Stress, Depression Associated with Increased CVD Risk in Type 2 Diabetes

Share this content:
The combination of stress and depressive symptoms in diabetes patients may increase risk for CV death.
The combination of stress and depressive symptoms in diabetes patients may increase risk for CV death.

Patients with diabetes are more likely to have stress or depressive symptoms, which may also put them at an increased risk for cardiovascular disease (CVD), according to recent research published in Diabetes Care.

Doyle M. Cummings, PharmD, FCP, FCCP, from East Carolina University in Greenville, North Carolina, and colleagues evaluated 22 003 adults, of whom 4090 patients had diabetes (mean age, 64 years; 42% black). Fifty-six percent were living in the “Stroke Belt” in the southeastern United States.

Cardiovascular (CV) conditions examined included myocardial infarction, acute coronary heart disease (CHD), CV death, and stroke.

Median follow-up was 5.95 years.

“The presence of elevated stress or depressive symptoms in community-dwelling subjects with diabetes was associated with an increased risk for acute CHD or CV death,” Dr Cummings and colleagues wrote in their study. “Moreover, subjects with diabetes who reported both stress and depressive symptoms together had the greatest risk for acute CHD and CV death.”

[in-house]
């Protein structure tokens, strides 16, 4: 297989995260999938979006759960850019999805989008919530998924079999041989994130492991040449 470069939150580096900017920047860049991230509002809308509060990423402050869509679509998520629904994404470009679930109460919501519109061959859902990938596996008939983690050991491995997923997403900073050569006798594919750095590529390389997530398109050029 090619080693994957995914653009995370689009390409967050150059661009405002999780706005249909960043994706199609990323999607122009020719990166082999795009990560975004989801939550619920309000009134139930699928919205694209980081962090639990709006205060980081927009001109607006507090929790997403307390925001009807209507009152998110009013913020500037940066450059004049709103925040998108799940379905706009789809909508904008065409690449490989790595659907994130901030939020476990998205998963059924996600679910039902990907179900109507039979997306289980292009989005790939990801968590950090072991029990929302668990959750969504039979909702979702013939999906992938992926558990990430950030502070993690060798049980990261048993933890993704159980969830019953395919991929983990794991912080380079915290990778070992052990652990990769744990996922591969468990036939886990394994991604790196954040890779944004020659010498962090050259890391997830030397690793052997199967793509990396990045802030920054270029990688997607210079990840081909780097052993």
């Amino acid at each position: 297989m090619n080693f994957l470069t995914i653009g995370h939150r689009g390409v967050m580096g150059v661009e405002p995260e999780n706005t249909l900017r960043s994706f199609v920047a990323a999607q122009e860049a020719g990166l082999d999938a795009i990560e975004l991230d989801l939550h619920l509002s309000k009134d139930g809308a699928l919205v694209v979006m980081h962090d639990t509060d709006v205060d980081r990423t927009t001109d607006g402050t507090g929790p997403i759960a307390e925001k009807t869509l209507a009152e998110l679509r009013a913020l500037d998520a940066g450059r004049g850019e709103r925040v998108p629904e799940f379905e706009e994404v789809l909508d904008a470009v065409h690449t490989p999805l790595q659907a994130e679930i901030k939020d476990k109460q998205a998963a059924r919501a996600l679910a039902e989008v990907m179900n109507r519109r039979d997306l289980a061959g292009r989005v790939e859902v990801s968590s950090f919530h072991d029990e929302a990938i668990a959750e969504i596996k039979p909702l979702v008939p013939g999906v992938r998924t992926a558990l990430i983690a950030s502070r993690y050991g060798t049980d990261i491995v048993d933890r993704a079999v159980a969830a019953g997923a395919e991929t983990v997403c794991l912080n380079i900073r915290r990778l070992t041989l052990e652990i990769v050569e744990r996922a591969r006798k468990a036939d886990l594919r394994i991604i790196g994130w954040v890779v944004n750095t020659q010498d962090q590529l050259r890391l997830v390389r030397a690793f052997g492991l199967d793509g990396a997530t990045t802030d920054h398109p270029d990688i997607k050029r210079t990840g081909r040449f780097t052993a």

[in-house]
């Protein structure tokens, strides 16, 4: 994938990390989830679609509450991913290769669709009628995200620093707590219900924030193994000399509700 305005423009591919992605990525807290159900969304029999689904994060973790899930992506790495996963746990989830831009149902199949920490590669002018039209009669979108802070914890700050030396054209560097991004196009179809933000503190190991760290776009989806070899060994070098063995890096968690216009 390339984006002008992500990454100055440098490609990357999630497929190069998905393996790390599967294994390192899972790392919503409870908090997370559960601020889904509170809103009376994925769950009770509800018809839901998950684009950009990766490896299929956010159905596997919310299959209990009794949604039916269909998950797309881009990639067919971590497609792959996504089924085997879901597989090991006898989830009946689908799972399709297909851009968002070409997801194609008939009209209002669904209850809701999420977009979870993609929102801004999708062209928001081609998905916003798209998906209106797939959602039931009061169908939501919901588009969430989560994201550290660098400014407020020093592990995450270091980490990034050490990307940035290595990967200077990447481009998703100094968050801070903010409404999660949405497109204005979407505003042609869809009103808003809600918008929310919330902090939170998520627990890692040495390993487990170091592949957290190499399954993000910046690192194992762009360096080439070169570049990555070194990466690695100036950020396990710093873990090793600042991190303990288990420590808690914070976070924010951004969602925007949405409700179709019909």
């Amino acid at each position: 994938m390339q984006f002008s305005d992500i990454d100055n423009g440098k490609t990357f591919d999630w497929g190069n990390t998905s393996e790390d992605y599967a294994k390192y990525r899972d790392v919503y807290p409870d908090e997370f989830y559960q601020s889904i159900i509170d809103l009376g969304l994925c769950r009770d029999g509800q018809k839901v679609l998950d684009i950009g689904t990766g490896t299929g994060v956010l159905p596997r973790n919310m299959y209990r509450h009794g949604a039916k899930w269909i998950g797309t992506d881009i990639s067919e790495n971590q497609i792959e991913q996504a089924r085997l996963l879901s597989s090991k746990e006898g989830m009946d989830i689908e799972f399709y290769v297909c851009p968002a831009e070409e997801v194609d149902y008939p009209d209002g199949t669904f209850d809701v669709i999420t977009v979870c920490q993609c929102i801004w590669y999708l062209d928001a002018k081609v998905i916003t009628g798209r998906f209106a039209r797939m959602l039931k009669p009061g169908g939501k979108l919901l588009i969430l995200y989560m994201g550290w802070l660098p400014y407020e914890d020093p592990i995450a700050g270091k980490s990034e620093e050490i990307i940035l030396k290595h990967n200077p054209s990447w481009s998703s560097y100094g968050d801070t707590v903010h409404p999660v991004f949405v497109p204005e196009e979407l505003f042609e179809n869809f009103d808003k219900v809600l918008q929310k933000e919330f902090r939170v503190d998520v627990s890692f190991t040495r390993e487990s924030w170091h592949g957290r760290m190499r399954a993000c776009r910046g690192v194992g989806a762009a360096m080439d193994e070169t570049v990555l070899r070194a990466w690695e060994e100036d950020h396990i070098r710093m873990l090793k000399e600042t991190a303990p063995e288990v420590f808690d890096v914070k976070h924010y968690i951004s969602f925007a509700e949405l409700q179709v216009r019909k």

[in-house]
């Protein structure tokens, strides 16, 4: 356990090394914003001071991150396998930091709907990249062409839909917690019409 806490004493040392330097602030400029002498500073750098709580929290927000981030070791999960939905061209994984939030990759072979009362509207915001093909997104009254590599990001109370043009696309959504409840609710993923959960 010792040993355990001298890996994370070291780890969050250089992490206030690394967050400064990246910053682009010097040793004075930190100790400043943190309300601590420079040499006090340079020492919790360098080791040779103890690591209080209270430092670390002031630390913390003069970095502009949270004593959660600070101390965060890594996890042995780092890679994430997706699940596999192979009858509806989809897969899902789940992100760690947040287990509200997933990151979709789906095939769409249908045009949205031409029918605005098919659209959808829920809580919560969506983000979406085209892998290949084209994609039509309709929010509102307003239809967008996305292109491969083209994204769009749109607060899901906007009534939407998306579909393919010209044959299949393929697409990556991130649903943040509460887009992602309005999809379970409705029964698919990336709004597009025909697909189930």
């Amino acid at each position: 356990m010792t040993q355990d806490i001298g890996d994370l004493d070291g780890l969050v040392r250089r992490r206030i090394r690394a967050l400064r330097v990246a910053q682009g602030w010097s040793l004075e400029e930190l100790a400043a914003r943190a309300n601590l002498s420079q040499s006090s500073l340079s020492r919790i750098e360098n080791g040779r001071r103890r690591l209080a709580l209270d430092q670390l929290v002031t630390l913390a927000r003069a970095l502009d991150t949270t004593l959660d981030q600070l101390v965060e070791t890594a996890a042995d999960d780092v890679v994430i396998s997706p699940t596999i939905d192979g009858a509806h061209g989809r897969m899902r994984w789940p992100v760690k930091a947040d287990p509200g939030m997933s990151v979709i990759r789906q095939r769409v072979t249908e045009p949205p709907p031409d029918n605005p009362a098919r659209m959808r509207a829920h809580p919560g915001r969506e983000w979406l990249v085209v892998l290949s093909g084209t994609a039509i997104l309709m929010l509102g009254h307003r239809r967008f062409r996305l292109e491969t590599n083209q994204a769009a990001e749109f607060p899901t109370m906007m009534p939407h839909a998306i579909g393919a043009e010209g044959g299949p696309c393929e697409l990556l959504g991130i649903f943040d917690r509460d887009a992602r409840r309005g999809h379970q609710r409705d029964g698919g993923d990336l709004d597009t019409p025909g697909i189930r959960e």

Specifically, 36.8% of patients with diabetes also had stress and/or depressive symptoms compared with 29.5% of patients without diabetes (P<.001). Further, there was an increased risk for stroke in diabetes patients with stress and/or depressive symptoms (HR=1.57; 95% CI, 1.05-2.33) as well as CV death (HR=1.53; 95% CI, 1.08-2.17).

Dr Cummings and colleagues noted the combination of both depression and stress symptoms together in patients with diabetes (HR=2.15; 95% CI, 1.33 – 3.47) was associated with a greater risk for CV death compared with either condition alone (HR=1.53; 95% CI, 1.08-2.17) or both depression and stress symptoms but not diabetes (HR=1.27; 95% CI, 0.86-1.88).

“These findings demonstrate the persistent disparities and negative CV impact of these comorbidities at the population level and suggest the need for more careful integration of behavioral screening and management in primary care settings, where most patients with type 2 diabetes are managed,” Dr Cummings and colleagues wrote.

Reference

  1. Cummings DM, Kirian K, Howard G, et al. Consequences of Comorbidity of Elevated Stress and/or Depressive Symptoms and Incident Cardiovascular Outcomes in Diabetes: Results From the REasons for the Geographic And Racial Differences in Stroke (REGARDS) Study. Diabetes Care. 2015;doi:10.2337/dc15-1174.
You must be a registered member of Endocrinology Advisor to post a comment.

Sign Up for Free e-Newsletters

CME Focus